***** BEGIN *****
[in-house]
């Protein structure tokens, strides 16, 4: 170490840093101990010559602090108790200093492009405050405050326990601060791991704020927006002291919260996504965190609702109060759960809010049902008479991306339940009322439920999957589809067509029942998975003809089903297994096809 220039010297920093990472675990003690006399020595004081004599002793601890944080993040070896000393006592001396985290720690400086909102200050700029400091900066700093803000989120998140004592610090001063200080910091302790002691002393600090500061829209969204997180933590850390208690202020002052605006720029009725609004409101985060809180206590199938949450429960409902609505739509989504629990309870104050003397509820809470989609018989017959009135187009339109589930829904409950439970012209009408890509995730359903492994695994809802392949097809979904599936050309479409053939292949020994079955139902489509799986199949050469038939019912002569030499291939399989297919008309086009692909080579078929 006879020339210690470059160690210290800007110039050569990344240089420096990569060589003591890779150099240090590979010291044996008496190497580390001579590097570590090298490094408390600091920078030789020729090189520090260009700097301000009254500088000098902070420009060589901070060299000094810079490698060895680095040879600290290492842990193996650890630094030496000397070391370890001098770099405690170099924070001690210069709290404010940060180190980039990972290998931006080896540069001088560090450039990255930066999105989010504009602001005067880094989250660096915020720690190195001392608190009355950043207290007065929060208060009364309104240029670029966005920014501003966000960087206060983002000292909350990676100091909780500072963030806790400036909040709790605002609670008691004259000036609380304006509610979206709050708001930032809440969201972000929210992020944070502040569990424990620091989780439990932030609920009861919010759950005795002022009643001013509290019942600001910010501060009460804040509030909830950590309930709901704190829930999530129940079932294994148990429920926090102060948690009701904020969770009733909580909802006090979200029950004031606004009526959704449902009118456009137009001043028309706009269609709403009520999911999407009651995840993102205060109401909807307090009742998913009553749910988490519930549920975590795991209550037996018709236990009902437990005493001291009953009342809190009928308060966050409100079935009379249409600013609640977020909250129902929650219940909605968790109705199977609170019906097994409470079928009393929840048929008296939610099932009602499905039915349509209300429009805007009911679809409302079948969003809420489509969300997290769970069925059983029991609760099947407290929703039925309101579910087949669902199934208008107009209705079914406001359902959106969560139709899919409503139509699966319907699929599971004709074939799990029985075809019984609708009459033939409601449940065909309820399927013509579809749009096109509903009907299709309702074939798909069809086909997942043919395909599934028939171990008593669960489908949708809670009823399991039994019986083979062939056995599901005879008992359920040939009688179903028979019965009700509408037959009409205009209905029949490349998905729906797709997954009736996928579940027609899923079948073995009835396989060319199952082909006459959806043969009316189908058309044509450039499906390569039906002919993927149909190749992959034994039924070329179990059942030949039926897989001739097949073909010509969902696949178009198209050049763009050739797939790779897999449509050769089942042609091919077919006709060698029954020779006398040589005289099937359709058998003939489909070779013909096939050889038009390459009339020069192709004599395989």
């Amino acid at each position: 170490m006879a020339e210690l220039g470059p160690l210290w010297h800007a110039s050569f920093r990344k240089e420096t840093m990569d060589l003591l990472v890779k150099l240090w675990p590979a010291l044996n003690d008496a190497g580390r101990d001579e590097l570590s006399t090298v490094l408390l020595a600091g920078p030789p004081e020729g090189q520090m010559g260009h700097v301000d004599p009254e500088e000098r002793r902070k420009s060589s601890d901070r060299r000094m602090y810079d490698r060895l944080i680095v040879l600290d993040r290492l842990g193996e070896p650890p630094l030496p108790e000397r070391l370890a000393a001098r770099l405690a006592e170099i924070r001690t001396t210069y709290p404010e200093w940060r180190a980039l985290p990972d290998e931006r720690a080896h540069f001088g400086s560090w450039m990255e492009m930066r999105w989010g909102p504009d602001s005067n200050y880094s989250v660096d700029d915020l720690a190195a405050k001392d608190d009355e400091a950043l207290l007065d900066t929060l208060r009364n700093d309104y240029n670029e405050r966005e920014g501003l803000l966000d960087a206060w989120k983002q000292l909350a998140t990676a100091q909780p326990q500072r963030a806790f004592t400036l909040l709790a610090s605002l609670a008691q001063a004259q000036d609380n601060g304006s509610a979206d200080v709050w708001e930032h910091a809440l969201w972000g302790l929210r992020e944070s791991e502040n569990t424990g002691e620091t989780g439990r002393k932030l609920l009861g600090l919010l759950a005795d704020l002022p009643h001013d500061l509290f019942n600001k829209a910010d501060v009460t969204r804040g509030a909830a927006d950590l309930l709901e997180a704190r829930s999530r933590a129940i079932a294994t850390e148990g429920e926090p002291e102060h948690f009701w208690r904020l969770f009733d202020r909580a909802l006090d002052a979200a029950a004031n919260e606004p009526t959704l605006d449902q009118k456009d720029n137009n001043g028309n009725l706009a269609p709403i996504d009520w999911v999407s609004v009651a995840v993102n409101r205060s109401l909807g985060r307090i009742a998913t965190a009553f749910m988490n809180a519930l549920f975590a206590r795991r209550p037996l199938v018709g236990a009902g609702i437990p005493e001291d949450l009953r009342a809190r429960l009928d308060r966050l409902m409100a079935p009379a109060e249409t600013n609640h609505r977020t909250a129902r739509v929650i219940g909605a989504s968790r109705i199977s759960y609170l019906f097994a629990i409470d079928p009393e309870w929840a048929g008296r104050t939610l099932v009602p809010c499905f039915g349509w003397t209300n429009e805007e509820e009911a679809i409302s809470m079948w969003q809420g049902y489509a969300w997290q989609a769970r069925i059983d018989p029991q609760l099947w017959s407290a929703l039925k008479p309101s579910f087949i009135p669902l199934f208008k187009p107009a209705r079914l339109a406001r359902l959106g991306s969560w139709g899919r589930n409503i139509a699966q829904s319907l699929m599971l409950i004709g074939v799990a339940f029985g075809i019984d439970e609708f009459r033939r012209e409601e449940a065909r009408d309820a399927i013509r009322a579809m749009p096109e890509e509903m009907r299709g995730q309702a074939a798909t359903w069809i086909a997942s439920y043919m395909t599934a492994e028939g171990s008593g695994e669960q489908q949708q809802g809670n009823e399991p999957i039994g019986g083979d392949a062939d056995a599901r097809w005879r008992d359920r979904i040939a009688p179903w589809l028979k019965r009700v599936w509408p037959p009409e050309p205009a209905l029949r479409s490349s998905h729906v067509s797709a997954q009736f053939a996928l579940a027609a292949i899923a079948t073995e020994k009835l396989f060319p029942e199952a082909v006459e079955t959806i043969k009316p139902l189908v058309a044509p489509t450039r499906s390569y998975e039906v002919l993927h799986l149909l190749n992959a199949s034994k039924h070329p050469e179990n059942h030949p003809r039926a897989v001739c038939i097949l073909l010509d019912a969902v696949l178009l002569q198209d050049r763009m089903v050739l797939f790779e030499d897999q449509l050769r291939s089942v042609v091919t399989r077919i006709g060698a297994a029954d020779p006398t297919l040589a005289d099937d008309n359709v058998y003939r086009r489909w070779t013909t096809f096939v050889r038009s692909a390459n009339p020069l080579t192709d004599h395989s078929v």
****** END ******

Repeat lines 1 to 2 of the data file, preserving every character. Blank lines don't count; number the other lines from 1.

[in-house]
């Protein structure tokens, strides 16, 4: 170490840093101990010559602090108790200093492009405050405050326990601060791991704020927006002291919260996504965190609702109060759960809010049902008479991306339940009322439920999957589809067509029942998975003809089903297994096809 220039010297920093990472675990003690006399020595004081004599002793601890944080993040070896000393006592001396985290720690400086909102200050700029400091900066700093803000989120998140004592610090001063200080910091302790002691002393600090500061829209969204997180933590850390208690202020002052605006720029009725609004409101985060809180206590199938949450429960409902609505739509989504629990309870104050003397509820809470989609018989017959009135187009339109589930829904409950439970012209009408890509995730359903492994695994809802392949097809979904599936050309479409053939292949020994079955139902489509799986199949050469038939019912002569030499291939399989297919008309086009692909080579078929 006879020339210690470059160690210290800007110039050569990344240089420096990569060589003591890779150099240090590979010291044996008496190497580390001579590097570590090298490094408390600091920078030789020729090189520090260009700097301000009254500088000098902070420009060589901070060299000094810079490698060895680095040879600290290492842990193996650890630094030496000397070391370890001098770099405690170099924070001690210069709290404010940060180190980039990972290998931006080896540069001088560090450039990255930066999105989010504009602001005067880094989250660096915020720690190195001392608190009355950043207290007065929060208060009364309104240029670029966005920014501003966000960087206060983002000292909350990676100091909780500072963030806790400036909040709790605002609670008691004259000036609380304006509610979206709050708001930032809440969201972000929210992020944070502040569990424990620091989780439990932030609920009861919010759950005795002022009643001013509290019942600001910010501060009460804040509030909830950590309930709901704190829930999530129940079932294994148990429920926090102060948690009701904020969770009733909580909802006090979200029950004031606004009526959704449902009118456009137009001043028309706009269609709403009520999911999407009651995840993102205060109401909807307090009742998913009553749910988490519930549920975590795991209550037996018709236990009902437990005493001291009953009342809190009928308060966050409100079935009379249409600013609640977020909250129902929650219940909605968790109705199977609170019906097994409470079928009393929840048929008296939610099932009602499905039915349509209300429009805007009911679809409302079948969003809420489509969300997290769970069925059983029991609760099947407290929703039925309101579910087949669902199934208008107009209705079914406001359902959106969560139709899919409503139509699966319907699929599971004709074939799990029985075809019984609708009459033939409601449940065909309820399927013509579809749009096109509903009907299709309702074939798909069809086909997942043919395909599934028939171990008593669960489908949708809670009823399991039994019986083979062939056995599901005879008992359920040939009688179903028979019965009700509408037959009409205009209905029949490349998905729906797709997954009736996928579940027609899923079948073995009835396989060319199952082909006459959806043969009316189908058309044509450039499906390569039906002919993927149909190749992959034994039924070329179990059942030949039926897989001739097949073909010509969902696949178009198209050049763009050739797939790779897999449509050769089942042609091919077919006709060698029954020779006398040589005289099937359709058998003939489909070779013909096939050889038009390459009339020069192709004599395989």